In reply to by Free This

earleflorida GoFuqYourself Wed, 07/18/2018 - 11:41 Permalink

seriously[?]…--- when/why/ [and] how did tariffs and NATO become an international issue in such a short span of tyme?

or was it all premeditated long ago to get a hard Brexit which was a gimme from the get go!

Note:  All of Canada is a gigantic British colony since mid 18th century after the brits ran the frogs out in the 7 year war. Think about it and now the USSA will go after Mexico bigtime once Brexit is a done deal in early April/2019

In reply to by GoFuqYourself

Offthebeach Killtruck Wed, 07/18/2018 - 14:26 Permalink

"Powell largely deflected the questions, saying the Fed doesn't determine trade policy."

 

Except trade in bonds, stocks, banks, insurance and re insurance, housing, real estate, icommodity markets, nterest rates, income tax, labor rates, foreign exchange and foreign banks and forign central banks.  Other than that we are on the sidelines.  Strict charter rules, principals ...stuff like that.

In reply to by Killtruck

auricle lester1 Wed, 07/18/2018 - 12:00 Permalink

Banning cryptocurrency is to ban decentralized computing. It is a sharing economy and in order to transact on a given distributed ledger(blockchain) you need it's currency to do so. Banning cryptocurrency in the US is tantamount to telling the rest of the world to develop the future without us. I don't see it happening. Regulating and taxing are what congress are discussing.

In reply to by lester1

Yen Cross Wed, 07/18/2018 - 11:31 Permalink

  Over 1/2 the states are bankrupt and there's homeless encampments everywhere, but the eCONomy is strong.

  What I find even more fascinating is the fact that all the fake news is using the trade wars as fodder and excuses for what the real underlying problems are with the economy.

   Just like the bullshit fake Russia narrative is used to deflect attention away from the corrupt assholes in D.C.

EddieLomax Callz d Ballz Wed, 07/18/2018 - 12:47 Permalink

The same people don't want to lose money.

Since the dollar went off the gold standard the debt has been doubling every 8 years on average (there was a bit of lag before it started, but the trend has been rock solid since then).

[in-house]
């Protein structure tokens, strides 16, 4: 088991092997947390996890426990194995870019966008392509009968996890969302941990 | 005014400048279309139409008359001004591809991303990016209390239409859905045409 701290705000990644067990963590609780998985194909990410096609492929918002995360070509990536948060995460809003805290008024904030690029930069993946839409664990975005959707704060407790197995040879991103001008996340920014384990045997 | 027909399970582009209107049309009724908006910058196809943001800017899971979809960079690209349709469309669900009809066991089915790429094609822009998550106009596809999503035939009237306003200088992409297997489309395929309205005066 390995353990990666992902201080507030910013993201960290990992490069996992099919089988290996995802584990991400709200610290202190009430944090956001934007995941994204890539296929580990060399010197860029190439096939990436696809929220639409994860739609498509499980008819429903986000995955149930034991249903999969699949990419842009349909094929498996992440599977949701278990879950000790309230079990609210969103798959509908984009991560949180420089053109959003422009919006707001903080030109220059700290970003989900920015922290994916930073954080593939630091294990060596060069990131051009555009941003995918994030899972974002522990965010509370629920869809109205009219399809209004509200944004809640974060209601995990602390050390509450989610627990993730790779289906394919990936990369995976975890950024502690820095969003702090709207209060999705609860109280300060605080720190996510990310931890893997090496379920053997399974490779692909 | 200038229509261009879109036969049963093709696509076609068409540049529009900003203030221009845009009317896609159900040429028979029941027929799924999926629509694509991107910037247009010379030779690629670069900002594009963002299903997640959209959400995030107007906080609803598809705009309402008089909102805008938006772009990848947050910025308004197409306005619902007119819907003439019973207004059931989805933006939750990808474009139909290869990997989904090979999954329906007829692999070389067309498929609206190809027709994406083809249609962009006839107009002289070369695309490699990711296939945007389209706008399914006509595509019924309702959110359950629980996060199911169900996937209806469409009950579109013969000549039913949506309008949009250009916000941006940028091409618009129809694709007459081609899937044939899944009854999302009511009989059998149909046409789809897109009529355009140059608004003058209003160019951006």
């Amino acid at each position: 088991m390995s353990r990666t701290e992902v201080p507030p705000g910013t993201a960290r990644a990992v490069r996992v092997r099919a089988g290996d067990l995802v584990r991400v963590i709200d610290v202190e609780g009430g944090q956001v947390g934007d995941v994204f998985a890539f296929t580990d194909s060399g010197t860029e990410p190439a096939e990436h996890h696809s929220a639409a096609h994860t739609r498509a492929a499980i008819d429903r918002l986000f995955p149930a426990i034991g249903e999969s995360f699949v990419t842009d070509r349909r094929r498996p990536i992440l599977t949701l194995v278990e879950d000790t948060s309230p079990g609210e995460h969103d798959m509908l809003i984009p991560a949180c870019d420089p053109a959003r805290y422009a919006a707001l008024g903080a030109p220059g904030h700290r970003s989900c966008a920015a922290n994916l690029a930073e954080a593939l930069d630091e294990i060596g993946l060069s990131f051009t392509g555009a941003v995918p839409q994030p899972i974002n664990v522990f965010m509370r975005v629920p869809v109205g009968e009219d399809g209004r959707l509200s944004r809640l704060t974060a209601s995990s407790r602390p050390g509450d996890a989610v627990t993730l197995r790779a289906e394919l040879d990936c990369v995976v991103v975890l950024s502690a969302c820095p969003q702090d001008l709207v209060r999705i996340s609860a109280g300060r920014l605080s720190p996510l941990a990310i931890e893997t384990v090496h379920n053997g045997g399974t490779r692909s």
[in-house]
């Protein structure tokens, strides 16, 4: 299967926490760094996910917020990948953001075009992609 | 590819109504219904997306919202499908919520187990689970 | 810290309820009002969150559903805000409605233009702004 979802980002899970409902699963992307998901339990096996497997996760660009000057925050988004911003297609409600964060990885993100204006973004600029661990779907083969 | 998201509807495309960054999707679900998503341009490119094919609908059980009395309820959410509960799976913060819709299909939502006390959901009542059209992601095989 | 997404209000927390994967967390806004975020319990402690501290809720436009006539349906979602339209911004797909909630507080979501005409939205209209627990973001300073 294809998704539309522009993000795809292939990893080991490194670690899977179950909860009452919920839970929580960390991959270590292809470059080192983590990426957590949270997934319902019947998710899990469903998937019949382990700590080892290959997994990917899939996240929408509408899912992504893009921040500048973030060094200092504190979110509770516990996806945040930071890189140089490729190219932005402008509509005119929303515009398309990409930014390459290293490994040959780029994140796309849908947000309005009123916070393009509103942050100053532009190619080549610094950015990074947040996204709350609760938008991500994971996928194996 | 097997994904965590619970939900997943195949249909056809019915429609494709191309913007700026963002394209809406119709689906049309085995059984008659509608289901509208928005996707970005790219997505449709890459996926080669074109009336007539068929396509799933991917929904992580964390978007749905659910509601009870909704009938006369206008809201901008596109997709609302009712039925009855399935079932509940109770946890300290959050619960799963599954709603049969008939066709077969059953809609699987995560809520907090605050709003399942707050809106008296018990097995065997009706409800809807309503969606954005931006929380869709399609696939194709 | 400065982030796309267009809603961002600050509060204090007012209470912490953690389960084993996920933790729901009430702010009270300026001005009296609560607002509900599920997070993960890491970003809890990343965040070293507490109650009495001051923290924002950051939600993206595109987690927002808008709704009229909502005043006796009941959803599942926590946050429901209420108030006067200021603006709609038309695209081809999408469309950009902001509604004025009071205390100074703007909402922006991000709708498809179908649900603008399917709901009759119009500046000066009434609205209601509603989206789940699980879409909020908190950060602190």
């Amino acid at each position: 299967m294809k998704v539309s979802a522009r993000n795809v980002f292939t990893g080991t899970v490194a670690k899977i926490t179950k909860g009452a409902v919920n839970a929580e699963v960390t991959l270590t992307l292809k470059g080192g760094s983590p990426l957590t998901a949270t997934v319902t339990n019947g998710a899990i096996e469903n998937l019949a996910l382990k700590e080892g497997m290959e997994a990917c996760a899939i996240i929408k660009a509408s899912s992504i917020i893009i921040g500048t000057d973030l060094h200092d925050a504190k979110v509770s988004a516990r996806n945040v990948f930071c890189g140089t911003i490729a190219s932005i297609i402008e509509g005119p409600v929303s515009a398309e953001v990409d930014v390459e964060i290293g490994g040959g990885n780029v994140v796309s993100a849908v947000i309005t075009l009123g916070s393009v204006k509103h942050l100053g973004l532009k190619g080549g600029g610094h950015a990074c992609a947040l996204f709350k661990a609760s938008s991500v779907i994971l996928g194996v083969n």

That means that Trump will have to push the national debt to 40 trillion dollars when he leaves office to keep the trend going, looks like that trend will end on Trumps watch, I doubt that will be a bad thing.

In reply to by Callz d Ballz

MrNoItAll Yen Cross Wed, 07/18/2018 - 12:49 Permalink

The narratives are all being put in place to provide cover for the elites and their minions to escape blame for the inevitable global economic crash and reset, along with all the devastation that will result. This has been going on for some time now. Trump is the lynch pin of that multi-pronged narrative. The story for the history books will be (or is intended to be): a) The economy was strong, b) GDP was growing, c) oil production was off the charts and growing, d) America was one step away from energy independence, e) then TRUMP fucked it all up with his trade wars, one thing lead to another and it all broke down -- don't blame us!

In reply to by Yen Cross

Vendetta Wed, 07/18/2018 - 11:32 Permalink

We had trade BEFORE the ‘free trade’ meme dominated the yack in DC about protectionism ‘bad’, ‘free trade’ good nonsense ... and we will have trade AFTER the globalist meme has a stake driven into its heart.

DingleBarryObummer gatorengineer Wed, 07/18/2018 - 11:44 Permalink

Stawks seem to be taking the 25% on 34 billion just fine, so I don't understand waiting till September for the addition 10% on 200 billion.  He's already halfway through his first term so I don't know why this is taking so long.

Maybe a super genius that understands 3d Chess can explain it to a scustamade gavonne like me.  Or is Mnuchin just such a genius?  Robo-foreclosing on grannies' retirement homes and then lying about it to congress takes a very High IQ, I'm sure.

In reply to by gatorengineer

CashMcCall gatorengineer Wed, 07/18/2018 - 13:29 Permalink

That is simply a false statement. China has not devalued the Yuan. Trump's Tariffs and the rising dollar automatically devalue ALL currencies. And if you knew anything about Currencies, you would know that no less than Ten emerging market currencies are at multi-year lows. Thank Trump. The Chinese don't need to devalue their currency, Trump is doing it for them and in doing, cutting off US exports and stimulating foreign imports. 

BTW, The USA trades with 102 nations and the US has a trade deficit with all of them. This is planned you dork with the high dollar policy and the US Dollar Reserve Currency. The intent is to make foreign products cheap so the US can export its inflated dollars in exchange for highly discounted foreign products. 

 

Also Kabuki is Japanese, not Chinese. 

In reply to by gatorengineer

BetterRalph Vendetta Wed, 07/18/2018 - 12:42 Permalink

The words FAIR TRADE got 86'd.  I saw them spoken once out of Trump's mouth, then suddenly fake news and everyone started saying said FREE TRADE.  Well,  FREE ain't the same as FAIR, they didn't explain any difference. About this time they changed the narrative to TRADE WAR. It's almost like the media doesn't want FAIR TRADE.

In reply to by Vendetta